Menuhin began recording his music in 1928. His recordings were often made with his sister, Hephzibah, who would continue to accompany Menuhin on the piano for 40 years. When she died in 1981, Menuhin told the New York Times," We needed few words. We played almost automatically, as if we were one person."
Menuhin's performances were applauded for their maturity. Following a solo performance of a Beethoven violin concerto with the New York Symphony Society at the age of 11, a Herald Tribune critic hailed his "ripeness and dignity of style." It continued: "What you hear takes away your breath and leaves you groping helplessly among the mysteries of the human spirit."
In 1934, Menuhin went on his first world tour, visiting 63 cities in 13 countries and performing at 110 engagements. Following the tour, his family moved back to California, where they built a compound in Los Gatos. Menuhin went through a two-year hiatus in which he made no public appearances. He spent the time in study and self-examination. Biographers have suggested that this first crisis of confidence followed a realization that his early musical education lacked sufficient technical training. It has been suggested that his overprotective mother contributed to Menuhin's withdrawl.
When Menuhin returned to the concert stage in 1937, he was praised as one of the foremost violinists of the century. He often used original texts, rather than relying on the edited versions preferred by other violinists. Menuhin performed rarely featured works and popularized neglected pieces such as Elgar's Violin Concerto, a "lost" violin concerto of Schumann, and little known music of Bartok, Enesco, Ernest Bloch, William Walton and other twentieth century composers.
On May 26, 1938, Menuhin married Nola Ruby Nicholas, the daughter of an Australian industrialist. The couple had a daughter Zamira and a son Krov. They divorced in 1947.
The 1940s was a stressful decade for Menuhin, who had to cope with a failing marriage and the dangers of war. He gave more than 500 concerts for American and Allied troops, often in combat zones. After the war, Menuhin performed in displaced person camps and visited concentration camps soon after their liberation. He held concerts in the recently liberated cities of Brussels, Bucharest and Budapest.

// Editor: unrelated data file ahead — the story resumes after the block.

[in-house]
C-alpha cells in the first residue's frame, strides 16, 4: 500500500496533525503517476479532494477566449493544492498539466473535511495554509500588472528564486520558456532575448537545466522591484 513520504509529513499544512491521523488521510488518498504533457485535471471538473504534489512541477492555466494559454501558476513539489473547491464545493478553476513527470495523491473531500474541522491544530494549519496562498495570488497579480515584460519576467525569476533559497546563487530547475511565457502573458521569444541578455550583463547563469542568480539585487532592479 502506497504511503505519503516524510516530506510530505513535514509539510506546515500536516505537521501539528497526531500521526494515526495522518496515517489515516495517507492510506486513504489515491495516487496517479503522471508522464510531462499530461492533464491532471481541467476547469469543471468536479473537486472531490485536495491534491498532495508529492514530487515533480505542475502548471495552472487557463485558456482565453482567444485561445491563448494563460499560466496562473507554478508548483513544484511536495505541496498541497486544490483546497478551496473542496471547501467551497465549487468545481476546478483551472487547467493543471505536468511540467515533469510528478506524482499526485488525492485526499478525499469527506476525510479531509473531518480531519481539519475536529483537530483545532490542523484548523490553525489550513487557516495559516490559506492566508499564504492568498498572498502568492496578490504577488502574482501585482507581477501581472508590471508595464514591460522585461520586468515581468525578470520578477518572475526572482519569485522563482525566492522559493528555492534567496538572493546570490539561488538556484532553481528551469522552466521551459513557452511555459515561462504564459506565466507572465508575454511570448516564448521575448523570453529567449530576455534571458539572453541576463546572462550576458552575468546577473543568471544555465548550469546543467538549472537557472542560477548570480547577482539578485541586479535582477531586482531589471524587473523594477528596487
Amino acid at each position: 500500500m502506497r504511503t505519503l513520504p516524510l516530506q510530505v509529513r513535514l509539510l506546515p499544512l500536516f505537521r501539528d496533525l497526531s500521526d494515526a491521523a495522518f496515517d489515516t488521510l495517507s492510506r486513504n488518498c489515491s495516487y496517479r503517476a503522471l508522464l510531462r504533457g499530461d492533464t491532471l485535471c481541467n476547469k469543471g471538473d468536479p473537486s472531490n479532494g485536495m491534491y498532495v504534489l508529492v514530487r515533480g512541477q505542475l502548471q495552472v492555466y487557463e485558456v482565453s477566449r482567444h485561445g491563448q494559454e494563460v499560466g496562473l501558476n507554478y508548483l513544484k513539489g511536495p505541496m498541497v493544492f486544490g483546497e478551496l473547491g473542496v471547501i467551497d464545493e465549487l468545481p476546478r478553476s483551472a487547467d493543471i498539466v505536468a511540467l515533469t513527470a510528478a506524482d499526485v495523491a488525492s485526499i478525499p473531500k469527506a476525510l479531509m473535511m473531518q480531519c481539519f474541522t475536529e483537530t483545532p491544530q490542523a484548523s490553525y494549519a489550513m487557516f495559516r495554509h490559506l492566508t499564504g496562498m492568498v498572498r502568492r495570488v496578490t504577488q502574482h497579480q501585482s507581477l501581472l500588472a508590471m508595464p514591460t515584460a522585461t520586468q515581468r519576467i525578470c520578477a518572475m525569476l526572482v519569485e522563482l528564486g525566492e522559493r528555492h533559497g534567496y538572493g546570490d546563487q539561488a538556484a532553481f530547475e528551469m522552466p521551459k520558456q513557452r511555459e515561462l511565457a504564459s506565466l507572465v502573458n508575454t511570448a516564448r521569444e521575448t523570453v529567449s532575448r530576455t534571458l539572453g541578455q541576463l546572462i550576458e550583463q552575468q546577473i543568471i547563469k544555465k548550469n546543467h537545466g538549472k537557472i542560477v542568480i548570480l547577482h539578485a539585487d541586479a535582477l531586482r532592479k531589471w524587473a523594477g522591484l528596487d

In 1947, Menuhin married Diana Rosamon Gould, a British actress and ballerina who had worked with the noted choreographer, George Balanchine. They had two sons, Jeremy and Gerard. Gould was a positive influence in the musician's life and helped him recover from depression.
It was during this time that Menuhin's political beliefs first drew attention. Jewish groups did not approve of his performance with the Berlin Philharmonic Orchestra under Wilhelm Furtwangler soon after the Second World War. Much criticism was leveled at Furtwangler, who had remained in Germany and prospered during the war. Menuhin countered that Furtwangler had never joined the Nazi Party and had helped Jewish musicians. In 1949, Furtwangler was being considered for the position of music director of the Chicago Symphony Orchestra. Many musicians said they would never play with the orchestra if Furtwangler got the position. Menuhin continued to support his friend. In 1950, when he made his first tour of Israel, many Jews denounced him for his 1947 Berlin appearance.
Menuhin drew further criticism in 1967, when he played benefit concerts for Israeli organizations as well as Arab refugees following the Six-Day War in the Middle East. Although Menuhin was recognized as a gifted musician in Israel, his reputation remained clouded.
Menuhin considered himself to be an internationalist. In the 1950s, he told interviewers that peace could only be achieved under a single benign world government. Through Menuhin's influence, the United States and the Soviet Union participated in a cultural exchange in 1955.